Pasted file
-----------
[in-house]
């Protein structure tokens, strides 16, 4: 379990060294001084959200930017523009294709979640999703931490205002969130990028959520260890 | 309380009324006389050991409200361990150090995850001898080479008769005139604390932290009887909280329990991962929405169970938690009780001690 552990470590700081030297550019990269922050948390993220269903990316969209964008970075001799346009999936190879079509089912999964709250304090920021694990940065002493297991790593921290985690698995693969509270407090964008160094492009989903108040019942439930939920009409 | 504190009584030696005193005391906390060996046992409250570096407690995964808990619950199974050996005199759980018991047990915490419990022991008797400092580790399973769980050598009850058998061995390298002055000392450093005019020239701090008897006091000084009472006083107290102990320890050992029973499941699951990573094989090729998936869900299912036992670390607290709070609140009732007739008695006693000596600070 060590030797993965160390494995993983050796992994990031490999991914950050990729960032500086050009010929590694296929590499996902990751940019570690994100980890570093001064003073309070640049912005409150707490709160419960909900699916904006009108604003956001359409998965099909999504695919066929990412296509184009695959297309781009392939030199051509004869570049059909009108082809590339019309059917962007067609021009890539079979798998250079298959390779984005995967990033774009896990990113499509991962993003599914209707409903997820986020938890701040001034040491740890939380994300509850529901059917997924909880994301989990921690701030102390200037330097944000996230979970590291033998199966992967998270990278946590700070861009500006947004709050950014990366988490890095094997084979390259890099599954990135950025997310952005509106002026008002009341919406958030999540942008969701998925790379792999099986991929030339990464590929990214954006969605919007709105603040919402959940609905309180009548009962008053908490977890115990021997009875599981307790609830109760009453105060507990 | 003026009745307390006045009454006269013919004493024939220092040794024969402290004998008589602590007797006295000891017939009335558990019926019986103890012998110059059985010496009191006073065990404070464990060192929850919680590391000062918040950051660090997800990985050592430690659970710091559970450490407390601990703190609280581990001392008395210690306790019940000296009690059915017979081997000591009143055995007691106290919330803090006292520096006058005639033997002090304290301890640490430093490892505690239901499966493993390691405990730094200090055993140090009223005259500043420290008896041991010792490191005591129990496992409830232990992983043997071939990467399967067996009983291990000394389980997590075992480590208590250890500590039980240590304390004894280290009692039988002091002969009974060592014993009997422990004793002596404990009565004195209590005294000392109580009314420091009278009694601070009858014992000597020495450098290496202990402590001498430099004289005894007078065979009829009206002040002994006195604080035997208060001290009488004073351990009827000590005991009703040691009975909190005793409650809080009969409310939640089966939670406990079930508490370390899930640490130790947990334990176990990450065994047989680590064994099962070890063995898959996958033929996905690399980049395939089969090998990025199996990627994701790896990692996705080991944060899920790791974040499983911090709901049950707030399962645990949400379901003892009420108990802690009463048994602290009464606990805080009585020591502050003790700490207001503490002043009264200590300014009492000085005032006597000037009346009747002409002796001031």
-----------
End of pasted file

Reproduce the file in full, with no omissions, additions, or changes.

[in-house]
């Protein structure tokens, strides 16, 4: 379990060294001084959200930017523009294709979640999703931490205002969130990028959520260890 | 309380009324006389050991409200361990150090995850001898080479008769005139604390932290009887909280329990991962929405169970938690009780001690 552990470590700081030297550019990269922050948390993220269903990316969209964008970075001799346009999936190879079509089912999964709250304090920021694990940065002493297991790593921290985690698995693969509270407090964008160094492009989903108040019942439930939920009409 | 504190009584030696005193005391906390060996046992409250570096407690995964808990619950199974050996005199759980018991047990915490419990022991008797400092580790399973769980050598009850058998061995390298002055000392450093005019020239701090008897006091000084009472006083107290102990320890050992029973499941699951990573094989090729998936869900299912036992670390607290709070609140009732007739008695006693000596600070 060590030797993965160390494995993983050796992994990031490999991914950050990729960032500086050009010929590694296929590499996902990751940019570690994100980890570093001064003073309070640049912005409150707490709160419960909900699916904006009108604003956001359409998965099909999504695919066929990412296509184009695959297309781009392939030199051509004869570049059909009108082809590339019309059917962007067609021009890539079979798998250079298959390779984005995967990033774009896990990113499509991962993003599914209707409903997820986020938890701040001034040491740890939380994300509850529901059917997924909880994301989990921690701030102390200037330097944000996230979970590291033998199966992967998270990278946590700070861009500006947004709050950014990366988490890095094997084979390259890099599954990135950025997310952005509106002026008002009341919406958030999540942008969701998925790379792999099986991929030339990464590929990214954006969605919007709105603040919402959940609905309180009548009962008053908490977890115990021997009875599981307790609830109760009453105060507990 | 003026009745307390006045009454006269013919004493024939220092040794024969402290004998008589602590007797006295000891017939009335558990019926019986103890012998110059059985010496009191006073065990404070464990060192929850919680590391000062918040950051660090997800990985050592430690659970710091559970450490407390601990703190609280581990001392008395210690306790019940000296009690059915017979081997000591009143055995007691106290919330803090006292520096006058005639033997002090304290301890640490430093490892505690239901499966493993390691405990730094200090055993140090009223005259500043420290008896041991010792490191005591129990496992409830232990992983043997071939990467399967067996009983291990000394389980997590075992480590208590250890500590039980240590304390004894280290009692039988002091002969009974060592014993009997422990004793002596404990009565004195209590005294000392109580009314420091009278009694601070009858014992000597020495450098290496202990402590001498430099004289005894007078065979009829009206002040002994006195604080035997208060001290009488004073351990009827000590005991009703040691009975909190005793409650809080009969409310939640089966939670406990079930508490370390899930640490130790947990334990176990990450065994047989680590064994099962070890063995898959996958033929996905690399980049395939089969090998990025199996990627994701790896990692996705080991944060899920790791974040499983911090709901049950707030399962645990949400379901003892009420108990802690009463048994602290009464606990805080009585020591502050003790700490207001503490002043009264200590300014009492000085005032006597000037009346009747002409002796001031």